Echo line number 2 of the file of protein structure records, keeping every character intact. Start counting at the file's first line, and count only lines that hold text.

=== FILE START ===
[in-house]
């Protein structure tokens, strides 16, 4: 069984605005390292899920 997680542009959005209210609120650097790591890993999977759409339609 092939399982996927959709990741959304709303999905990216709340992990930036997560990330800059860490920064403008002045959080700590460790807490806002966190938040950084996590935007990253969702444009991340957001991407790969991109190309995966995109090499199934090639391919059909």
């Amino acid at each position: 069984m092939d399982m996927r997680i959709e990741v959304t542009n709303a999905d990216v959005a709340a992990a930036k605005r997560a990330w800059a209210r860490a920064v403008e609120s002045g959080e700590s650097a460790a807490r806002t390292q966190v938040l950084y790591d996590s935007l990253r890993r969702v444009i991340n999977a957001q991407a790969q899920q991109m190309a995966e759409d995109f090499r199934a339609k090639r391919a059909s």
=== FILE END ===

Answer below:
């Protein structure tokens, strides 16, 4: 069984605005390292899920 997680542009959005209210609120650097790591890993999977759409339609 092939399982996927959709990741959304709303999905990216709340992990930036997560990330800059860490920064403008002045959080700590460790807490806002966190938040950084996590935007990253969702444009991340957001991407790969991109190309995966995109090499199934090639391919059909």